And no, that’s not an impractical utopian ideal (although there’s nothing wrong with a bit of utopianism). That very same desire is expressed in our normal conversational behaviour every day. We consider it polite and kind to avoid raising traumatic topics in the company of those who have been on the receiving end of related trauma, at least until we’ve been able to ascertain how they feel to speak about that topic. Whether someone is going through relationship breakdown, has lost a loved one, or has suffered from personal abuse, we give that person the choice of how to interact with the topic. We all appreciate it when people show concern for our feelings by doing this. And how do we describe this process? As ‘giving them space’. The parallel is right there in the language. But of course, these everyday processes are not infallible, and often our own biases will blind us to the moments when some need this kindness the most. Safe space policies allow people to make this space for themselves, to say ‘this is not how I want to engage with this’, in situations where such a choice is not usually available.

So, back to Gray’s problematic prerequisites for adulthood. He notes with concern our fear that acknowledging the facts of abuse, discrimination, war and torture will “paralyse us”. This fear is not unfounded. Anyone who has spent any time thinking over these horrors and their significance, or who have lived through them, will have experienced moments of paralysis, of collapse, of despair in the face of overwhelming reality. It’s pretty fucking horrible. But this is part of what it is to be thoughtful, to be adult, to be human in a conflict-strewn world. No-one simply shrugs off the knowledge of these things and moves on unaffected, as the macho ideal of the adult, supposedly does. Gray’s argument is admittedly more subtle than this stereotype – he rightly notes that coming to terms with the horror of the world, not brushing it off in ignorance, is the truly human approach. But he uses the same flawed assumption that there is something lesser about us if we don’t want to just let the cruelty of blind chance dictate how we go through this adaptation.

Many people have been forced to face up to unpleasant realities when they were not prepared to do so.

In fact, using safe space policies to exercise control over this process leaves us better able to do what Gray thinks we are failing to do. Many people have been forced to face up to unpleasant realities when they were not prepared to do so. Some have ‘soldiered on’ in the macho fashion that Gray and so much of society laud, consciously or otherwise. But many have not, have suffered from this exposure or fled from it, and it is these people who will often end up never engaging with the issues in question at all. Those of us who have the space and time to step back, breathe, and re-engage these issues in the way that suits us are actually better able to understand and address them. Gray is an academic and a one-time lecturer. I’m sure he told his students what all my teachers have always told me: the better you prepare for something, the better you will do at it. It’s not difficult to see this same advice in action in safe space policies.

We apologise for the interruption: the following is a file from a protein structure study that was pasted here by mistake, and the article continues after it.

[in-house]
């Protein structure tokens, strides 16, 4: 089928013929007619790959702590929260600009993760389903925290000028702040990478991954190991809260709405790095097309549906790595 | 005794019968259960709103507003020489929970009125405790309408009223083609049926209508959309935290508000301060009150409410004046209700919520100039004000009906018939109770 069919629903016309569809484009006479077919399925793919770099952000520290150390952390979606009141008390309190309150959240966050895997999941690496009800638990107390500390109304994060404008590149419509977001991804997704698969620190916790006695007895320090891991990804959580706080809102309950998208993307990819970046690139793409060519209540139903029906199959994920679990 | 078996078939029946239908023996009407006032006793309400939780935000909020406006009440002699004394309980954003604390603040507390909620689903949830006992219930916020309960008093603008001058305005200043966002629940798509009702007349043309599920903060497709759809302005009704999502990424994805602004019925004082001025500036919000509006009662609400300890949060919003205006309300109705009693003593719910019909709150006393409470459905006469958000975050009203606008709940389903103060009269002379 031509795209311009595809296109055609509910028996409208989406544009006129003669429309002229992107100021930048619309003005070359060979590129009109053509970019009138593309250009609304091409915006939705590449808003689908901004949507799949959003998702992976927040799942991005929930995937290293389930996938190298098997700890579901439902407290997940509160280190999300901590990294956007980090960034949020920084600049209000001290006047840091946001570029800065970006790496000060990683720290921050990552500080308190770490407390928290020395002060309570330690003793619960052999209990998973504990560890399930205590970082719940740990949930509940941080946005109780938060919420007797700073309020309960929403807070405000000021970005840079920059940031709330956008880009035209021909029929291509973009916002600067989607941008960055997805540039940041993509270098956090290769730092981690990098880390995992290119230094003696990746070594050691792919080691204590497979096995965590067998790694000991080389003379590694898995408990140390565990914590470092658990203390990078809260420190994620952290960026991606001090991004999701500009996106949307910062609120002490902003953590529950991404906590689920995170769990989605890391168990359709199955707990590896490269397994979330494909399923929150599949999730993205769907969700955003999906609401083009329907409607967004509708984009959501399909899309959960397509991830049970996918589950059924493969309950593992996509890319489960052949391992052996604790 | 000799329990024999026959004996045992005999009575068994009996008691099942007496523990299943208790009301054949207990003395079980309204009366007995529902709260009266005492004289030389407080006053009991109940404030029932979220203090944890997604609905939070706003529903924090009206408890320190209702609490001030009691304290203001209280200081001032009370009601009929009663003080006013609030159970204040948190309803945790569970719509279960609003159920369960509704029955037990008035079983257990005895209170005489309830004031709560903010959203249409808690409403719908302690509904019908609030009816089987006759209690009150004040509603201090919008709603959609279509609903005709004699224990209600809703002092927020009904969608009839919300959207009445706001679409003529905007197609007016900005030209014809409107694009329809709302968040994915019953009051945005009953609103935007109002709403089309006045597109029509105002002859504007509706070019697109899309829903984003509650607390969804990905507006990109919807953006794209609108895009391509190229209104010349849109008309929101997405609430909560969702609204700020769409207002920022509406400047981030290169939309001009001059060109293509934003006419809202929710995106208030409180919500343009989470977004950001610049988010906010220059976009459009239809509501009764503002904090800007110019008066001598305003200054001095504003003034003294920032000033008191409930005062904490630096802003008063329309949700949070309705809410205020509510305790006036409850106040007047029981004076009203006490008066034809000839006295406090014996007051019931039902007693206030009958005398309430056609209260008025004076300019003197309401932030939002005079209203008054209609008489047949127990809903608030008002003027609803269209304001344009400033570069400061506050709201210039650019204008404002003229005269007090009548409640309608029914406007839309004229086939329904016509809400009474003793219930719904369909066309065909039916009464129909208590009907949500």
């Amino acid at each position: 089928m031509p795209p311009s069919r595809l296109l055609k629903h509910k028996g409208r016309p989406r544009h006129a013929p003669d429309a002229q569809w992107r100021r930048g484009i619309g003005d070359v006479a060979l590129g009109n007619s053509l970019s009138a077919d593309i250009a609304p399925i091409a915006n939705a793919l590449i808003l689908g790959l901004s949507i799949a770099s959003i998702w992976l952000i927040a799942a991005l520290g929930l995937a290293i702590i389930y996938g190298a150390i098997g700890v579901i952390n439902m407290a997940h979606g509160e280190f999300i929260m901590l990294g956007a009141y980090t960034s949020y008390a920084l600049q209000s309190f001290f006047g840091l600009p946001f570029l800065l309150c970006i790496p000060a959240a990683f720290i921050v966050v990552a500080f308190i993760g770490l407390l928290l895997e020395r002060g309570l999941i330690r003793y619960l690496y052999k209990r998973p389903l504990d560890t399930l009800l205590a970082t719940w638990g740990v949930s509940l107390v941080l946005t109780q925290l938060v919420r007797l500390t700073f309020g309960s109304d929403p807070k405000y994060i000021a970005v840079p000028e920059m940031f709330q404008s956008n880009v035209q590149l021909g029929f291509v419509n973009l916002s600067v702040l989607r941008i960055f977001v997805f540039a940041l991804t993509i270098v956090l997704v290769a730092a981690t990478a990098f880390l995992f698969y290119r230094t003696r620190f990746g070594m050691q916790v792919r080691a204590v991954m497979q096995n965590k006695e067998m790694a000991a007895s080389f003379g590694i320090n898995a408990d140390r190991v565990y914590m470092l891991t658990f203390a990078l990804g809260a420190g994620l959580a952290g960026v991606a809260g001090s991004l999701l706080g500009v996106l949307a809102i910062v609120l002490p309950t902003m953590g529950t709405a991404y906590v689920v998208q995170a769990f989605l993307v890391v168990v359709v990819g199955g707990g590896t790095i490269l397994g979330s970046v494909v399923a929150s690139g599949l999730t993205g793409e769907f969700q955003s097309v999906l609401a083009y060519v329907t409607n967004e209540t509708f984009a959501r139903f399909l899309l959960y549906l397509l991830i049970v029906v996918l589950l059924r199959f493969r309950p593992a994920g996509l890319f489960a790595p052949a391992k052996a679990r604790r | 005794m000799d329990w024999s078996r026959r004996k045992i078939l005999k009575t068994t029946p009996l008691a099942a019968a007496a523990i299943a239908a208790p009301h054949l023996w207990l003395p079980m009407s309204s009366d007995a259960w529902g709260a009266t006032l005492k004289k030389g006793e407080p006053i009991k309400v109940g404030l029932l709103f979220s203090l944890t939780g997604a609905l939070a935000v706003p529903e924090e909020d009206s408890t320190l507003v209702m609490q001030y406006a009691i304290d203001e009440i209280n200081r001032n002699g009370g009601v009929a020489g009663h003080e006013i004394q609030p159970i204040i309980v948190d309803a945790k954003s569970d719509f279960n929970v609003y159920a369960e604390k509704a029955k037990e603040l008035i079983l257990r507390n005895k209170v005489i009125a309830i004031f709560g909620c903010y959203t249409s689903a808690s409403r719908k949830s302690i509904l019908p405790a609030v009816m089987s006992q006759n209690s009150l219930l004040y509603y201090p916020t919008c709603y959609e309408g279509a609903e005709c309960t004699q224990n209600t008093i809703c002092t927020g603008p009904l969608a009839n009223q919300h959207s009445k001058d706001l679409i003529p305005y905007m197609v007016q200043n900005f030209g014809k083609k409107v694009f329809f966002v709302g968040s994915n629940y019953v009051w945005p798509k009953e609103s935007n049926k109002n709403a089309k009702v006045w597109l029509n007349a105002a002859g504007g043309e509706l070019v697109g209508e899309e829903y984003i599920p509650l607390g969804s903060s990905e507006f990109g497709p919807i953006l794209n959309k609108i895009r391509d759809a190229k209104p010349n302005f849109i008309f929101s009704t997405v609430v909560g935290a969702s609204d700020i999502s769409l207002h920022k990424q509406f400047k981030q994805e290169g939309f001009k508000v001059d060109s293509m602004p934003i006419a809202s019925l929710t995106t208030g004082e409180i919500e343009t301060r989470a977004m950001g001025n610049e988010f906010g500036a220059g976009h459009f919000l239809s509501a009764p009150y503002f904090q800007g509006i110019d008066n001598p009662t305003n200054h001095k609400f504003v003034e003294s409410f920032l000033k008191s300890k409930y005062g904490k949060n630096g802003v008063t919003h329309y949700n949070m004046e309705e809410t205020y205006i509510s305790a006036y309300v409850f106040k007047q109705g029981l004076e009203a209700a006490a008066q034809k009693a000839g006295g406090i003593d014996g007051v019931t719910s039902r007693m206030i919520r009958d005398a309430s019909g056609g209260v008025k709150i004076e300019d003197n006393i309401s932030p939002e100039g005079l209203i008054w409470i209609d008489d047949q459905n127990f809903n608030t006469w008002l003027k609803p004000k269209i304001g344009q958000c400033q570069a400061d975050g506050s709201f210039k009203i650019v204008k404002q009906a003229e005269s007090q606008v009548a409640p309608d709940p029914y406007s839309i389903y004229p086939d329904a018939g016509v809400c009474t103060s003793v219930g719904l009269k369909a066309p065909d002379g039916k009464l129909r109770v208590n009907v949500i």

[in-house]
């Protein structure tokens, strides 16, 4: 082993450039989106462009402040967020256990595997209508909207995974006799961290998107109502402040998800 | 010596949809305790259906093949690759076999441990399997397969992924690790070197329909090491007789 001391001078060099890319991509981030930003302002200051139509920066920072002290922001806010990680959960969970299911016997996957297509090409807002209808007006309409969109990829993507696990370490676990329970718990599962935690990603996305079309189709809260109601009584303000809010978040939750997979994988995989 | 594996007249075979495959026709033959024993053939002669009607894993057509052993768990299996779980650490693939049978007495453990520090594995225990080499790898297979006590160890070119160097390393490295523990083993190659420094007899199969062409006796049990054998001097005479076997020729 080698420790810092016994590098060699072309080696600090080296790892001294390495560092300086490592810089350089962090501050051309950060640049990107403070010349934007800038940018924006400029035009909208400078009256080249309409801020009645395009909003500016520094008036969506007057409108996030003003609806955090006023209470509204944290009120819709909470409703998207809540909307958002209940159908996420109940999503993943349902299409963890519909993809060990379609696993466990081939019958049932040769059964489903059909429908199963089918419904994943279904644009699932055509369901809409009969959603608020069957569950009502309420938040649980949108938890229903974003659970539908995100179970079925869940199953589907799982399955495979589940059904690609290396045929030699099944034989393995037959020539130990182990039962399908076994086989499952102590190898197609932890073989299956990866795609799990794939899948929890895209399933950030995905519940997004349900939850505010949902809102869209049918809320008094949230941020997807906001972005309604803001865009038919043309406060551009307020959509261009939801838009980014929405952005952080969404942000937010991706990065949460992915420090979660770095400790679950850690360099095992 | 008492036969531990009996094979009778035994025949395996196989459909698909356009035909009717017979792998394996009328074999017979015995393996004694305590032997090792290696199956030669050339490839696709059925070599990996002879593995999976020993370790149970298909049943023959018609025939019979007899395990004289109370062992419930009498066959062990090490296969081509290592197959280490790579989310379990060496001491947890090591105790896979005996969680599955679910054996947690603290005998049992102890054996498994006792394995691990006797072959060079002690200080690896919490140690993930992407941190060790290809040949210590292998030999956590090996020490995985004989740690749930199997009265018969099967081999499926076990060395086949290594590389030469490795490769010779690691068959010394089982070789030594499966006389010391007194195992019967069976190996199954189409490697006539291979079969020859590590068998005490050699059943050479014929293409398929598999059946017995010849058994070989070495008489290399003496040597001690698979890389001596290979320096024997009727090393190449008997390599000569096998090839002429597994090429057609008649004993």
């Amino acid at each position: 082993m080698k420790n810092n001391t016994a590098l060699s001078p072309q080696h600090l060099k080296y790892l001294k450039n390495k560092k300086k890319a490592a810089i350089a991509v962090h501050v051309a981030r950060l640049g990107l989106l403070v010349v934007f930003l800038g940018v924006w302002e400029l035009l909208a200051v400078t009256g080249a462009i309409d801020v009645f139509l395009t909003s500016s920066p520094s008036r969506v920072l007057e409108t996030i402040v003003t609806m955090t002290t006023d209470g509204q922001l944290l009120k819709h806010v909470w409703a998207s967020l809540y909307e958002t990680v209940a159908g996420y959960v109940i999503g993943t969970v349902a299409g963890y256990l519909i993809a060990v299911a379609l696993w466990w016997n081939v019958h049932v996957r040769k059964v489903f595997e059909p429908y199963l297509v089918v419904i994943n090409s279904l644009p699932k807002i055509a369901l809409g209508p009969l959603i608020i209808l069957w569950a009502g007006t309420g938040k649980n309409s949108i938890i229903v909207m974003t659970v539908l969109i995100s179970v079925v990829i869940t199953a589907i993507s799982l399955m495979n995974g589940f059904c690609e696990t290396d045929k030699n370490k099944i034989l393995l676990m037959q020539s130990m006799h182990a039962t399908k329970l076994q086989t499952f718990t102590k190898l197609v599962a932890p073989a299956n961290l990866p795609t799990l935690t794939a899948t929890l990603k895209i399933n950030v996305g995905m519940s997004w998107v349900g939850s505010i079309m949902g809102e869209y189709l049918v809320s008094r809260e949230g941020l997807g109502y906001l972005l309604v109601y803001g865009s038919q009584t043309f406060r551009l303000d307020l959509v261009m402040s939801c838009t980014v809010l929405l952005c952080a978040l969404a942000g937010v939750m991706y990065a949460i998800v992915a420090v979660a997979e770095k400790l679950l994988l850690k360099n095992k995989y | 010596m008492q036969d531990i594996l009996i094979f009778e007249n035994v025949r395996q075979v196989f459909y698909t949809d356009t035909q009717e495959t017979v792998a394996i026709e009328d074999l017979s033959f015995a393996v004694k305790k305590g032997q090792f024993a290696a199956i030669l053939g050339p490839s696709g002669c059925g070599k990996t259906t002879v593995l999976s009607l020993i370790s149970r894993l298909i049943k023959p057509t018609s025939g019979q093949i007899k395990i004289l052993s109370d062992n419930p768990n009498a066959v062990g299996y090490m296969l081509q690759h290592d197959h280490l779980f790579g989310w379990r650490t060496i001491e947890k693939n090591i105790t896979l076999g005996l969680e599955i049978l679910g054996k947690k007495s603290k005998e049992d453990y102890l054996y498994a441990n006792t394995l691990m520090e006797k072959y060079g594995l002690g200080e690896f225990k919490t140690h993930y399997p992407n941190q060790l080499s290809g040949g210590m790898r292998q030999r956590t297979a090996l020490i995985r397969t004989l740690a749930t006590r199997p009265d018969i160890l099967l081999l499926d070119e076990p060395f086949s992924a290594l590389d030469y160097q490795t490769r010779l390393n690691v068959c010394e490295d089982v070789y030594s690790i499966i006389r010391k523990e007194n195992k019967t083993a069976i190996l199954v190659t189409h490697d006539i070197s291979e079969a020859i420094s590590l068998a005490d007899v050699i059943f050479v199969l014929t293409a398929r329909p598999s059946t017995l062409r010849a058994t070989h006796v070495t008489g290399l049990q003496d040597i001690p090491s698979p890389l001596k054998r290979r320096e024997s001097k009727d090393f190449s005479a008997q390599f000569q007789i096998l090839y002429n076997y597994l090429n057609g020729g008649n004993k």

Taking a careful look at these policies, it is very easy to see that they are meant just as extensions of basic human kindness, of acts that are common but not comprehensive and not unbiased. So why the vehement opposition? Safe spaces policies do not just protect us when we are vulnerable, they do not just offer an element of control to those who are so often denied it – they are a powerful method through which today’s young people are redefining what it means to be an adult, to be a real person, like so many generations did before us. The picture of life we are painting is more forgiving, more accepting, more accessible and more diverse. No doubt the detractors of safe spaces, from sophisticats like Gray to the more vehement abuse-hurlers, fear this new picture on some level, and that fear is the source of their prejudice. So next time you get into an argument about the damage that safe space policies do to free speech, remember that there’s a lot more going on here than the simplistic question of the scope of liberty.